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Collection of Reviewed Teaching Resources

STAMINA CELL - Blood cell observations under a microscope

Subject taught
- Biology

Link
http://medcell.med.yale.edu/systems_cell_biology/blood_lab.php

Type of Product
- Web Site/Portal

Language Skills Developed
- Reading

Transferable/Scientific Skills Developed
Knowing how to identify the figured elements of the blood and associate them with their functions; become familiar with the microscope.

Description
General aims
The main objective of the resource is to identify the components of blood cells by observing a virtual slide of blood smear.
The identification is mainly based on the observation of the presence or absence of a nucleus and cytoplasmic granules. Other useful features are cell size, nuclear size
and shape, chromatin functionality and cytoplasmic
staining. The resource ends with a quiz that greatly helps students in the classification and recognition of the different classes of white blood cells

Linguistic aims
• To improve language skills in L2
• To enrich scientific vocabulary
• To know how to move from one linguistic register to another
• To produce clear and coherent texts in L2
• To summarize written texts
Subject specific aims
• To know the composition of the blood and its main functions;
• to describe the characteristics of its corpuscular component;
• to connect the different cellular elements of the blood (red blood cells, white blood cells, platelets) with their functions;
• to understand the importance in the functionality of red blood cells;
• to identify the component cells of a typical blood smear;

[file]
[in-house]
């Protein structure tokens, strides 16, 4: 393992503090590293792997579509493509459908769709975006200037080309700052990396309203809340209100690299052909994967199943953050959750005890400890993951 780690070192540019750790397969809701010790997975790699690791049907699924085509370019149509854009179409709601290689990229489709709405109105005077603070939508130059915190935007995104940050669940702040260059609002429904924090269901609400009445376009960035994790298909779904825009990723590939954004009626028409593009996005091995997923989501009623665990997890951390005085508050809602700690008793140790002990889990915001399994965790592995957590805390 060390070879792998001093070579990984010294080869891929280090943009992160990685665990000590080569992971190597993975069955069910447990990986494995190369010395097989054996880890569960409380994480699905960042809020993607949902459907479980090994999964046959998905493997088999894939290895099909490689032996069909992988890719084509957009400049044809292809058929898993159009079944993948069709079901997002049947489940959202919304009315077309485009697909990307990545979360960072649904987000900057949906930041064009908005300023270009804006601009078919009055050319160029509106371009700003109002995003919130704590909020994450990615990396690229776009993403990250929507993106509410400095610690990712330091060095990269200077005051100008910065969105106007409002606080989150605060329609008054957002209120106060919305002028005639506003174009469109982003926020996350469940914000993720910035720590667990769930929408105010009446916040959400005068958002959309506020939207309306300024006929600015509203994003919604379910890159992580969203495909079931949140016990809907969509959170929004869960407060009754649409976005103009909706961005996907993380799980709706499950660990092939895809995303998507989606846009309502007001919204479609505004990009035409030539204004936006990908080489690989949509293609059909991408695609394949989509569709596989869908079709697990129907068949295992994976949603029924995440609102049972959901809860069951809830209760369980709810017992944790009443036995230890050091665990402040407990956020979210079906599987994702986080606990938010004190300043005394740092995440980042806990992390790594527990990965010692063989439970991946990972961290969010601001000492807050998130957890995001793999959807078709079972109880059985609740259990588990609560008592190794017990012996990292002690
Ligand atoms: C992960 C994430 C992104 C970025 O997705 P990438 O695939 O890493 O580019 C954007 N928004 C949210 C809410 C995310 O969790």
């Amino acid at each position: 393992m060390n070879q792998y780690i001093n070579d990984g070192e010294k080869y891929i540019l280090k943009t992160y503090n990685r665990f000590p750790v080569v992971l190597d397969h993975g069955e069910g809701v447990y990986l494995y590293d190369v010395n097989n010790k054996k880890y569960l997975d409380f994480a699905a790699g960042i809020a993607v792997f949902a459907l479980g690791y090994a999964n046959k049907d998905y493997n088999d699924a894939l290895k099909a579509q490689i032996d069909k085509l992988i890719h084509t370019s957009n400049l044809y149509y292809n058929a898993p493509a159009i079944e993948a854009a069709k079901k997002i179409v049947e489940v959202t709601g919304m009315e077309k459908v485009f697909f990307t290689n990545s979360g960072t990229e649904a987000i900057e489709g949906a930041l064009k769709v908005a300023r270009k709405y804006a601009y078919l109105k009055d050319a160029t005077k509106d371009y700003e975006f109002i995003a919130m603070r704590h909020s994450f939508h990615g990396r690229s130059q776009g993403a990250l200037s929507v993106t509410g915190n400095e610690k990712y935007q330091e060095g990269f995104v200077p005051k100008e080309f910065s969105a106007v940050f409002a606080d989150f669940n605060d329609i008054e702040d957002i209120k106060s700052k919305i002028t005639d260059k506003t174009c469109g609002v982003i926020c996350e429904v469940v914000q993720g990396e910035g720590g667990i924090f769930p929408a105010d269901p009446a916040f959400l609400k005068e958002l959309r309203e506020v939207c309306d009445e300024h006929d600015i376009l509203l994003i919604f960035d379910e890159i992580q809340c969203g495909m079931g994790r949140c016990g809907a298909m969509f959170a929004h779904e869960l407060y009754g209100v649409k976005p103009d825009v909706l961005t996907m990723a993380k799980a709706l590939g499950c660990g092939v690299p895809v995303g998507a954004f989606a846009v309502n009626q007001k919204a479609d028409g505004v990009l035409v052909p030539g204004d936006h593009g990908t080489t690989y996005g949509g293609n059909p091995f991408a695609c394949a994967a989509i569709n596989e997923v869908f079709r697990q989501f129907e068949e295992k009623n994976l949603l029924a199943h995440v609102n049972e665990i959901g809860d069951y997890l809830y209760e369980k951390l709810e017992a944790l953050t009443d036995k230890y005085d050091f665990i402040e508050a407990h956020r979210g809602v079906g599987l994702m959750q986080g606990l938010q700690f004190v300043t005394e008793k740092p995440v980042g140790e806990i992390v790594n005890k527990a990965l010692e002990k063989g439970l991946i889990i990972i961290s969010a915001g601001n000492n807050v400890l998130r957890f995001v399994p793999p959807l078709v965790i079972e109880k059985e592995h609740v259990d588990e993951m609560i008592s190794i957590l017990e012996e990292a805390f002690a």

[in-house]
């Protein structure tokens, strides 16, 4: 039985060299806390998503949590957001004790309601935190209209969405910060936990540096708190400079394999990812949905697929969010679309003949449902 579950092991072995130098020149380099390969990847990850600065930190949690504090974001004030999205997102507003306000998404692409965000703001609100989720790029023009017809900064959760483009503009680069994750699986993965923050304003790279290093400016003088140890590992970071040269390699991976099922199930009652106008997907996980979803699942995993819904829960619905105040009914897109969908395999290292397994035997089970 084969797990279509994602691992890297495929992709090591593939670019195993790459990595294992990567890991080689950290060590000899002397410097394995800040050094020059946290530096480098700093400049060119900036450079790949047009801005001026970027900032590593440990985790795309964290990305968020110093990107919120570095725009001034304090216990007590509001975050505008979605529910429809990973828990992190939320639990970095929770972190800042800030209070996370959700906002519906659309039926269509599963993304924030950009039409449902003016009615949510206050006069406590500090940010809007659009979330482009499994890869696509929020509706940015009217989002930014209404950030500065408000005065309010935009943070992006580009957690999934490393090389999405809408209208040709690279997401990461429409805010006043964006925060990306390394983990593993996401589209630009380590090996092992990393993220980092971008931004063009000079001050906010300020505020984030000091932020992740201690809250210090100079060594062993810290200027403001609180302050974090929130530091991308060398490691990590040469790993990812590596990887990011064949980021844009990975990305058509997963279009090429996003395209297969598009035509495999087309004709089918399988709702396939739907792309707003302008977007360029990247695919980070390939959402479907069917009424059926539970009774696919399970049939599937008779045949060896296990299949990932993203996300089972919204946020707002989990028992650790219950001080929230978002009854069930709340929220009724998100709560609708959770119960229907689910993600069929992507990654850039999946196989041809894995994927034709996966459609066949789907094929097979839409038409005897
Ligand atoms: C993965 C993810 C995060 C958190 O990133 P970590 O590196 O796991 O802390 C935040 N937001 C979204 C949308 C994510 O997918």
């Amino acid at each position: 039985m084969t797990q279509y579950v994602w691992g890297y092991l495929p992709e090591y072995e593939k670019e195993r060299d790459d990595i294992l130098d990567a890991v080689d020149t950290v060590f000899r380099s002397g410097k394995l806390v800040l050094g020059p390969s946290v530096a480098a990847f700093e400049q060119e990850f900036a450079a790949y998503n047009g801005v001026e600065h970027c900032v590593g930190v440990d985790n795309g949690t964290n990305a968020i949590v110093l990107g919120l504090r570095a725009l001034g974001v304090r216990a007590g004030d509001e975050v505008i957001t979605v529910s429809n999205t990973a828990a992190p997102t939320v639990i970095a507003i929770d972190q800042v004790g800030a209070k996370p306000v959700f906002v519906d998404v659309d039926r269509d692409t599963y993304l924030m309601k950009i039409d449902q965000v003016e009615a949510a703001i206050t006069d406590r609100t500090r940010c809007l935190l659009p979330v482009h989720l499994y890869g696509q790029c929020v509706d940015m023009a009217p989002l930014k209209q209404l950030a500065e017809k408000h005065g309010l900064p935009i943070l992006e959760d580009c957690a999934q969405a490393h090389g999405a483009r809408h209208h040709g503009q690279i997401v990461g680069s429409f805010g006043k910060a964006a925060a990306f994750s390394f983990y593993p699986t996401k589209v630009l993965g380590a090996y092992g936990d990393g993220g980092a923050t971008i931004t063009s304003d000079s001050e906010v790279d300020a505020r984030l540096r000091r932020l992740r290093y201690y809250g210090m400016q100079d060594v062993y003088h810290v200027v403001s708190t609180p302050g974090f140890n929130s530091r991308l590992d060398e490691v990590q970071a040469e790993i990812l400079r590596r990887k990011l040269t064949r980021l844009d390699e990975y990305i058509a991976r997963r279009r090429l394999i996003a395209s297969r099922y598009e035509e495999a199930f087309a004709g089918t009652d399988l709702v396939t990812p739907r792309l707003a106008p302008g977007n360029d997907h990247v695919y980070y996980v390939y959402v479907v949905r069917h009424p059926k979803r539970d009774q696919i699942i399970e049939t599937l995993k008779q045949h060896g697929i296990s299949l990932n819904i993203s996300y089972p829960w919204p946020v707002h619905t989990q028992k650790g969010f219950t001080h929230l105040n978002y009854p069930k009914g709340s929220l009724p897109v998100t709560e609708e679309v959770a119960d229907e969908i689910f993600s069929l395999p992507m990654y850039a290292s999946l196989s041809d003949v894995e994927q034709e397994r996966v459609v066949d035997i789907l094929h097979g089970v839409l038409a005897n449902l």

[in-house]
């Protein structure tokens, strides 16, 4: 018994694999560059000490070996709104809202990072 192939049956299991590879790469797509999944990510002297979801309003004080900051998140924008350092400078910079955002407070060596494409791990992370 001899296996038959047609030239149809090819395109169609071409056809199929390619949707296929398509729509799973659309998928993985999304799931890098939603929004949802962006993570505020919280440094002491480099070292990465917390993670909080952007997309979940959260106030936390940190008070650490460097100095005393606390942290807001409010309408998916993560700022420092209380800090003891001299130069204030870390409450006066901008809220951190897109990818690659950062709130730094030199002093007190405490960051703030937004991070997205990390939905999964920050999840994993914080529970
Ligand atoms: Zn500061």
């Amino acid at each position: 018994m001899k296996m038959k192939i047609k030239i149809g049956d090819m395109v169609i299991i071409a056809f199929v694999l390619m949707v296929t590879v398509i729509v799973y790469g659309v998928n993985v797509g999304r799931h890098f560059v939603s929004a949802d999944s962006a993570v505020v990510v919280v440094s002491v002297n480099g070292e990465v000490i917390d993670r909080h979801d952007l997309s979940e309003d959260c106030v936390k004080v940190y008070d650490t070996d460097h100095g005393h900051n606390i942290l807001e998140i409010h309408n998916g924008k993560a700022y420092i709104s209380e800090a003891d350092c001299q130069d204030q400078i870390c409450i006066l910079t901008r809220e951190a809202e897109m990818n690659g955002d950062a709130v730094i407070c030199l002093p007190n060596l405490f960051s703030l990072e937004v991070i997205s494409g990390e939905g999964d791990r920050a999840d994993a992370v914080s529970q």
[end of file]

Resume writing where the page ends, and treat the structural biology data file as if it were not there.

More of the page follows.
• to distinguish the different classes of white blood cells.

Target group age
14-15 years

Level of competence in English (CEFR)
B1

Time required to use the resource with the students
3h 2h analysis of the resource
1h laboratory activity
How to use it
The teacher introduces and illustrates the resource with a frontal and interactive lesson, involving students and stimulating their attention and participation. The class is divided into small groups, each of which is dedicated to analyzing and comparing what has been learned. To facilitate understanding of the text, the resource is divided into short paragraphs that students must summarize and schematize. In addition, students must learn to recognize the various blood cells by studying and comparing the various images present in the resource. This will help them recognize and analyze the slides they will then see during laboratory activity.
In the laboratory activity, students will have to observe a slide of blood smear already prepared (in school laboratories fresh blood use is forbidden). A 200-fold magnification is sufficient to observe and identify the different cell types.
Numerous erythrocytes and some isolated white blood cells can be observed
At the end of the observation and identification of the cells, the students will have to make a short report, answer a questionnaire provided by the teacher and discuss both within their own group and
with the other groups.
Finally, to enhance digital skills, each group will have to present
their work done in a power point, or with a movie, with an animation,
etc. The work will be presented to different classes

Possible difficulties for the students
Recognition of leukocytes under a microscope

Comments
Strength/Weakness The resource addresses and explains the topic clearly and completely and guides students well in recognizing the various cell types. Scientific reliability The resource is taken from the Yale School of Medicine website Pedagogical value (e.g. collaborative learning, self–directed learning, peer assisted learning, etc) The methodology used is essentially based on laboratory teaching and collaborative learning. Laboratory teaching is very effective, in fact it promotes not only the operation, but mainly the dialogue, the reflection on what is done thus offering students the opportunity to personally build their knowledge. In addition, it encourages students to actively participate in knowledge that occurs out of curiosity and challenge. Finally, the laboratory is the ideal place to investigate, analyze and reflect, and where students can test and apply theories by making abstract concepts concrete. With cooperative learning, students learning in small groups and helping each other feel co-responsible for the mutual path and objectives achieved.

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